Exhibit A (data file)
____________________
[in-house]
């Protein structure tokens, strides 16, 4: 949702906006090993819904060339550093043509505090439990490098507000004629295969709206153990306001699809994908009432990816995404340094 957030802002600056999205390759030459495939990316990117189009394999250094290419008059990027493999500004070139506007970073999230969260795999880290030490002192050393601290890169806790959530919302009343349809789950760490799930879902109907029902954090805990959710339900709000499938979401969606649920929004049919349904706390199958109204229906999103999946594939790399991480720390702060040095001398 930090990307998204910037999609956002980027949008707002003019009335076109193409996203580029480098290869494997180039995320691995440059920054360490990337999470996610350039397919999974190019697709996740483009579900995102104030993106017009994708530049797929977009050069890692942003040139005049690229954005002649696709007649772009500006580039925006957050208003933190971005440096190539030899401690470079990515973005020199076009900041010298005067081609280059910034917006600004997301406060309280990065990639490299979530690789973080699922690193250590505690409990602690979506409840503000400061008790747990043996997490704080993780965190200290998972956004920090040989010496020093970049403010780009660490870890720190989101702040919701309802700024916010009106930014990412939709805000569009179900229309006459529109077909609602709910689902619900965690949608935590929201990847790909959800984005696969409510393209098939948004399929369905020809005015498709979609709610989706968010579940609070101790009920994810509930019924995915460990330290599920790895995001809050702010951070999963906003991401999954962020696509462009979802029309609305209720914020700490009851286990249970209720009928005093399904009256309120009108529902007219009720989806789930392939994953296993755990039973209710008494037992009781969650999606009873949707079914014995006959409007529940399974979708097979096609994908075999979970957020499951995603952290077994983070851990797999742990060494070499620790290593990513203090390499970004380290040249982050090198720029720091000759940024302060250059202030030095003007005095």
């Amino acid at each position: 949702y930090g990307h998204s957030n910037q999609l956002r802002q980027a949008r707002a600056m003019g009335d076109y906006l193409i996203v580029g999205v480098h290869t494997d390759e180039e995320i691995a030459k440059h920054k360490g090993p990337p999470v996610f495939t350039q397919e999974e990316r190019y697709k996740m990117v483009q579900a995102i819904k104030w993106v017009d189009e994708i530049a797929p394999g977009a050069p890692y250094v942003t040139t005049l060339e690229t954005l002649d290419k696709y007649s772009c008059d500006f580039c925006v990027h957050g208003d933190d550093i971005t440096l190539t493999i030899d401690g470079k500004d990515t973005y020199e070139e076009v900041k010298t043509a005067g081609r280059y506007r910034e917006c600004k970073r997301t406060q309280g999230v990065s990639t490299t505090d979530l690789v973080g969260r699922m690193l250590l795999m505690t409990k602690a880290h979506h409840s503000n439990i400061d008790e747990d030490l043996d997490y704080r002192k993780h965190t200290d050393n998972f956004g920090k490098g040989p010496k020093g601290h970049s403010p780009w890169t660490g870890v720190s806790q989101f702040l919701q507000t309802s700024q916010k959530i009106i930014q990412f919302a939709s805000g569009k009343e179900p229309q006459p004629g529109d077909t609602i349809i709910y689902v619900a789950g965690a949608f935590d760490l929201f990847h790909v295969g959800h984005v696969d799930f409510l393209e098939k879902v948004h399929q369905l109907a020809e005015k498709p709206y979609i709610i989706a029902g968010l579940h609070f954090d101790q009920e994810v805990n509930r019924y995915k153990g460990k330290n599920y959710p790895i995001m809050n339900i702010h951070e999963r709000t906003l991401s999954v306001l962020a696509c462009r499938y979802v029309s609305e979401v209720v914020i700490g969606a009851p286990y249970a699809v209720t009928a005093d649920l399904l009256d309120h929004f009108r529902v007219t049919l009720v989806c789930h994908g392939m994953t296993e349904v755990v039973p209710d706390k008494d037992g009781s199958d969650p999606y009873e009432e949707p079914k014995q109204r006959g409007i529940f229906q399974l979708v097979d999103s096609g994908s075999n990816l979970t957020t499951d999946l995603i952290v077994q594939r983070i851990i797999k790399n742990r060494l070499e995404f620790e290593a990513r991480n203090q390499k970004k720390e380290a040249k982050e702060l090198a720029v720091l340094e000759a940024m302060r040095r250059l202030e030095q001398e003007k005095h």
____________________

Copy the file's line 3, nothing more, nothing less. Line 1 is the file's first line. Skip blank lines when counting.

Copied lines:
């Amino acid at each position: 949702y930090g990307h998204s957030n910037q999609l956002r802002q980027a949008r707002a600056m003019g009335d076109y906006l193409i996203v580029g999205v480098h290869t494997d390759e180039e995320i691995a030459k440059h920054k360490g090993p990337p999470v996610f495939t350039q397919e999974e990316r190019y697709k996740m990117v483009q579900a995102i819904k104030w993106v017009d189009e994708i530049a797929p394999g977009a050069p890692y250094v942003t040139t005049l060339e690229t954005l002649d290419k696709y007649s772009c008059d500006f580039c925006v990027h957050g208003d933190d550093i971005t440096l190539t493999i030899d401690g470079k500004d990515t973005y020199e070139e076009v900041k010298t043509a005067g081609r280059y506007r910034e917006c600004k970073r997301t406060q309280g999230v990065s990639t490299t505090d979530l690789v973080g969260r699922m690193l250590l795999m505690t409990k602690a880290h979506h409840s503000n439990i400061d008790e747990d030490l043996d997490y704080r002192k993780h965190t200290d050393n998972f956004g920090k490098g040989p010496k020093g601290h970049s403010p780009w890169t660490g870890v720190s806790q989101f702040l919701q507000t309802s700024q916010k959530i009106i930014q990412f919302a939709s805000g569009k009343e179900p229309q006459p004629g529109d077909t609602i349809i709910y689902v619900a789950g965690a949608f935590d760490l929201f990847h790909v295969g959800h984005v696969d799930f409510l393209e098939k879902v948004h399929q369905l109907a020809e005015k498709p709206y979609i709610i989706a029902g968010l579940h609070f954090d101790q009920e994810v805990n509930r019924y995915k153990g460990k330290n599920y959710p790895i995001m809050n339900i702010h951070e999963r709000t906003l991401s999954v306001l962020a696509c462009r499938y979802v029309s609305e979401v209720v914020i700490g969606a009851p286990y249970a699809v209720t009928a005093d649920l399904l009256d309120h929004f009108r529902v007219t049919l009720v989806c789930h994908g392939m994953t296993e349904v755990v039973p209710d706390k008494d037992g009781s199958d969650p999606y009873e009432e949707p079914k014995q109204r006959g409007i529940f229906q399974l979708v097979d999103s096609g994908s075999n990816l979970t957020t499951d999946l995603i952290v077994q594939r983070i851990i797999k790399n742990r060494l070499e995404f620790e290593a990513r991480n203090q390499k970004k720390e380290a040249k982050e702060l090198a720029v720091l340094e000759a940024m302060r040095r250059l202030e030095q001398e003007k005095h």